Israel's new governing coalition has yet to be sworn in, but that has not stopped the opposition from seeking to delegitimize and even demonize it before it is formally assembled.
Hurling vitriol that goes far beyond any semblance of civilized debate, various public figures run the risk of severely damaging the very same democracy that they claim so ardently they want to defend. This not only threatens to exacerbate divisions within Israeli society, but it could also undermine the very pillars of our political system.
Take, for example, remarks made this past Monday on Army Radio by Brig.-Gen. (Res.) Asaf Agmon, who warned that if protests against the incoming administration do not succeed, "we will move on to a resistance movement. This government is illegitimate and criminal. We will do everything we can to prevent its existence." The interviewer then asked Agmon, "Even if it includes breaking the law?" To which he replied, "We will do what we will do and update you."
Such remarks are downright frightening. It is one thing to protest a government and its policies. But to invoke the possibility of creating "a resistance movement" is a potential invitation to anarchy.
Sadly, no less a personage than Prime Minister Yair Lapid has chosen to join in fanning the flames, deploying rhetoric unbecoming to a premier.
On November 30, at a memorial ceremony for David Ben-Gurion, Lapid asserted that "the new government wants to destroy our democracy." While he did acknowledge that the new coalition is legitimate, his contention that it wants to "destroy" our system of government is irresponsible and downright false.
Indeed, such heated rhetoric contributes nothing constructive whatsoever to public discourse.
But Lapid did not stop there. On December 2, he sent an "open letter" to all the country's mayors calling on them not to cooperate with the Education Ministry Unit for External Programs and Cooperation. The reason? The unit is slated to be under the auspices of Noam party chairman MK Avi Maoz, who will serve as a deputy minister in the Prime Minister's Office.
"I write to you with great concern for the future of the educational system and of the country, since the new government that is being formed in Israel has abandoned the education of our children and passed it to the darkest and most extreme elements in Israeli society," Lapid wrote.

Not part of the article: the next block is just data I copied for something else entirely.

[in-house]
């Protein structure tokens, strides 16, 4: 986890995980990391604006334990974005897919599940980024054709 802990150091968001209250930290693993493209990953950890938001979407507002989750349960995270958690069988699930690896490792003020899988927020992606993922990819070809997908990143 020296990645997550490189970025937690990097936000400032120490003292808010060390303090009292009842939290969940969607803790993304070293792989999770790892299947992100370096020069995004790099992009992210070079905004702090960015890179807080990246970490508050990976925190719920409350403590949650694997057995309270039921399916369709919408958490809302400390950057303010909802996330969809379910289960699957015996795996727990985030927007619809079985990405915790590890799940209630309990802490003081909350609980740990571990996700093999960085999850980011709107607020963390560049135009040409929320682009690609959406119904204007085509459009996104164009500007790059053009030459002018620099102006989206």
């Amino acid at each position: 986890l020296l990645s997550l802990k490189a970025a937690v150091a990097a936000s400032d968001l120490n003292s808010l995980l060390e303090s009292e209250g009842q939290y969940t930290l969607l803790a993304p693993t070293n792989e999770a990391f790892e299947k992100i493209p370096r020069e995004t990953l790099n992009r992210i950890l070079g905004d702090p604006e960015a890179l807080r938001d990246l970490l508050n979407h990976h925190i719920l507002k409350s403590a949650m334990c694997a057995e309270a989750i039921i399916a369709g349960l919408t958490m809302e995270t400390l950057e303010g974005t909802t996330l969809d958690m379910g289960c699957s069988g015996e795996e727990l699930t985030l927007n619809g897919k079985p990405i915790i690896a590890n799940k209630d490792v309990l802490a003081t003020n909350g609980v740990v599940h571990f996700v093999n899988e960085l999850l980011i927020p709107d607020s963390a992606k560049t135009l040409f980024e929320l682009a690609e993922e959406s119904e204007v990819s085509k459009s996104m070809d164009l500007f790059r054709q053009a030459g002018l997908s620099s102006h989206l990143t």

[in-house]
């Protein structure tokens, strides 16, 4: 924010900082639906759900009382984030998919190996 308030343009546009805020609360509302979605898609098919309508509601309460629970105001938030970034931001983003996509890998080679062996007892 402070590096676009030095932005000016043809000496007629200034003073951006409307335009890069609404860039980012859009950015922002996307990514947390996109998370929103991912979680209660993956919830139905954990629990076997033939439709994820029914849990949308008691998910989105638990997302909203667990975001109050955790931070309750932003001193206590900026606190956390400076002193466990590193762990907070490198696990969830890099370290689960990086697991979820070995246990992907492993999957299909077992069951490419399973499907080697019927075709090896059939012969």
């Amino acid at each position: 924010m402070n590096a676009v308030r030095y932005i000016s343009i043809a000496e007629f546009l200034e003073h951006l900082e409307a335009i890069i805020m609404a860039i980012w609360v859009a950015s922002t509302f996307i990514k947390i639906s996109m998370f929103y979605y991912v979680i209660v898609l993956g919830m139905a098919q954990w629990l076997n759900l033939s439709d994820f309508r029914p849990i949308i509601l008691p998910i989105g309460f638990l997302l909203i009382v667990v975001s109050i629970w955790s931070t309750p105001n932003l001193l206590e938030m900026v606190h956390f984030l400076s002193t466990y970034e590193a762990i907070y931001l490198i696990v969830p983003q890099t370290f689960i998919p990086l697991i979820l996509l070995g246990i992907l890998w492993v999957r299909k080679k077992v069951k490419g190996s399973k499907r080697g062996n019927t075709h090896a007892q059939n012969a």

"As you know, this is an extremist, racist, homophobic and dangerous party," he wrote, adding, "I call on you not to cooperate with the Unit for External Programs and Cooperation in the Education Ministry, so long as it is controlled by Maoz."
Whatever one thinks of Maoz and his views, there is no excuse for the country's prime minister to impair the authority and organs of the state. Such words and actions border on a call to lawlessness and disorder.
To be sure, the opposition has every right, as well as a civic duty, to criticize, complain and condemn policies with which it does not concur. But there is a world of difference between that and shaking the foundations of our democratic system to its very core.
IN CONTRAST, consider the civility with which outgoing Defense Minister Benny Gantz encouraged his fellow opposition parties to counter the incoming government. On December 4, Gantz said, "We will not be silent. We will fight together for the character of the state, in education, the judicial system and the IDF."
That is the kind of tone and rhetoric that the public deserves rather than reckless calls for insubordination.
Words matter. Ideas have significance. As John Adams, one of America's founding fathers, noted in a March 31, 1819, letter, "Abuse of words has been the great instrument of sophistry and chicanery, of party, faction, and division of society."
And that is precisely what we are witnessing now as the government prepares for a transfer of power, which is the bedrock upon which our collective rests.
Rather than preparing for this with grace and dignity, some members of the outgoing government appear to be so consumed by their defeat that they cannot help but paint their replacements as unlawful shams.
The real threat to Israel's democracy does not emanate from the people who were elected but from those who seek to subvert thewir rivals' legal and constitutional authority to rule.
Healthy democracies require an active and vocal opposition, of which there is no doubt. But one that is reasoned and responsible is no less essential.